It is currently a Sunday at 2:15pm and I have only just started work, by the time I leave after an 8 hour shift it will be pitch black and I will be tired and hungry. I’ve been working late shifts for 4 weeks, which teamed with my need for 10 hours sleep, doesn’t leave much time to go exploring and take photographs on days that I work.
Now, using my days off to do photography is usually how I work around this, but some weeks you’ve got errands that need running on those days off, so this brings the question; how do I fit my need to take pictures into a busy working week?
Below are tips that I have found help me to get my weekly photography fix whilst I’m working full time. All pictures taken are using my Sony Xperia M5 which hosts a 21.5mp camera, however, all smartphones can create beautiful shots with the right person behind the button.
Tip 1: Look for close-up photographic opportunities in your workplace.
You don’t want to be conducting yourself in an invasive or inappropriate manner, or reveal any company identity in your images. What you are looking for is close up hidden beauty that goes unnoticed by many each day. This could be a flower bathed in sunlight in the company garden or the side of a path, trees that line the car park, the sun rising above the building as you walk in. Things that look as though they could be anywhere in the world, but you happen to find in your work environment. Here are some examples below of the photo opportunities I’ve found in my work environment. I was particularly surprised to realising that the trees in our foyer were growing oranges and waited until no one was around to quickly snap a picture.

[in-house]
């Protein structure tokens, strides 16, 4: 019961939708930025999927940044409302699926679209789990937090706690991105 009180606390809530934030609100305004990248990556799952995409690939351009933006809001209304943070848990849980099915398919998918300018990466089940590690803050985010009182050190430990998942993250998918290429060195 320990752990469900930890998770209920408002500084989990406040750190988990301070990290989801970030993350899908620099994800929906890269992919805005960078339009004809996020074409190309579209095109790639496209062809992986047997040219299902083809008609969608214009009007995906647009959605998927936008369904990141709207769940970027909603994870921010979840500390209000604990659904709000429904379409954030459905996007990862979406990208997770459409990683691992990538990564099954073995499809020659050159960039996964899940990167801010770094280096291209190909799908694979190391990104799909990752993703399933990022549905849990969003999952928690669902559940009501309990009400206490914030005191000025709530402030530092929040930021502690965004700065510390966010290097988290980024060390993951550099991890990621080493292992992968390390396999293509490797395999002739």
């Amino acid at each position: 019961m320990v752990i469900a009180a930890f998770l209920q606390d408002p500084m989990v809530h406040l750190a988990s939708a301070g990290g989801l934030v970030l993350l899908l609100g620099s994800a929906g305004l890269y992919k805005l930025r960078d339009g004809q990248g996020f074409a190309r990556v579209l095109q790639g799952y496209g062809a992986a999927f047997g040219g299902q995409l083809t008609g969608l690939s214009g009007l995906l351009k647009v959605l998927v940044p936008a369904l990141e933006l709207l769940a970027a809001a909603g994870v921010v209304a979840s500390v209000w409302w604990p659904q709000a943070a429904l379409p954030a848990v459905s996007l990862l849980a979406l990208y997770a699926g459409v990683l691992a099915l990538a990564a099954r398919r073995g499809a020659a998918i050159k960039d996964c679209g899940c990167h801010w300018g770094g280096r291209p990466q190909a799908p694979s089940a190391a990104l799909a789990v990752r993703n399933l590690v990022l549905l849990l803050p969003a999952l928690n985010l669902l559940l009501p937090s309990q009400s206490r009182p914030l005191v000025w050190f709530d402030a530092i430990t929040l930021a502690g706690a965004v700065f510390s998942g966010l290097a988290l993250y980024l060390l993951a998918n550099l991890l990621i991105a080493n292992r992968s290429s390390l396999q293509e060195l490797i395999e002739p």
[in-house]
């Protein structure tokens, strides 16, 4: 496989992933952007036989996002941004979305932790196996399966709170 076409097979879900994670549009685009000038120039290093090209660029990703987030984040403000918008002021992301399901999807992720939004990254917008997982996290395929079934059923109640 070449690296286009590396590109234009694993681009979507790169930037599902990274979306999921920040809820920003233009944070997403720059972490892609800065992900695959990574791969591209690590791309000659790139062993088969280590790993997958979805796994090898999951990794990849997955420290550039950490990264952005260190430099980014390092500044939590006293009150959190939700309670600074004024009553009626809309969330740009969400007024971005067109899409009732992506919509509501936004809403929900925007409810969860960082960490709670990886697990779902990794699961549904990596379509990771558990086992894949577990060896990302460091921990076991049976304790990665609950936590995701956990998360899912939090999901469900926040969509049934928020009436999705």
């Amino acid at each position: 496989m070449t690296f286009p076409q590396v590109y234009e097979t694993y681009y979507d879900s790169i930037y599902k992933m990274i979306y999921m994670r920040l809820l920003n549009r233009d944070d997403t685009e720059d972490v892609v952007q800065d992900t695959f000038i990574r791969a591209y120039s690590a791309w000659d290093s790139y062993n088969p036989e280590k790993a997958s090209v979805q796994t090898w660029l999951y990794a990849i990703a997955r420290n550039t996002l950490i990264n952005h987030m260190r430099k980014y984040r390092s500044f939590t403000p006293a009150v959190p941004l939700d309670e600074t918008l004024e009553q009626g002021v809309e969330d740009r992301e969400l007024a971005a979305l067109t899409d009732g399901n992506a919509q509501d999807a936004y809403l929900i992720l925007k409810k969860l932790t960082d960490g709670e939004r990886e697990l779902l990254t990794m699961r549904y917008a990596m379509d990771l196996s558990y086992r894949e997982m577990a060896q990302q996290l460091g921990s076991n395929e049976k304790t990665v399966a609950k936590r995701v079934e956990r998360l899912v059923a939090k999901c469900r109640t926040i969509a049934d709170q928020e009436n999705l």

Tip 2: Take advantage of the early mornings or the later finishes.
This is not always an option if I leave work when it’s dark, but sometimes I’ll be leaving work between 6-8pm just as the sun is setting and the clouds turn a stunning shade of pink. On the other side of things, sometimes I’m driving to work whilst the sun starts to rise and casts those half shadows over the buildings and fields. These are photo opportunities that are just falling infront of you with no previous planning, so take full advantage! I imagine if you are good at getting up and are early for work (neither of which are me), you could even take your camera with you to work one day to stop on the side of the road whilst you’ve got time to photograph the sunrise.
Tip 3: Late nights = Astrophotography’s time to shine
It took me a while to get my head around the relationship between exposure, aperture and ISO, but as soon as I grasped the basics my attention turned to taking photos of the stars. It amazes me that my camera can see so much more than my eyes can, it opens my eyes to the magnitude of space. When you get in from a late finish you’re often too awake to go straight to sleep and need some wind down time, on clear nights this is when I’ve been teaching myself about astrophotography. I’m still in the very early stages of learning this new form and when I get home from work at about 11pm, I’ll go into the garden for an hour with my tripod and experiment with different settings. If I hadn’t been working late I wouldn’t have been awake long enough for the sky to get as dark as it is at midnight, giving me a little peace and quiet in a busy week to learn new photography skills.
How do you incorporate photography into your everyday lives?
Amy Williams-Weeks (AWW)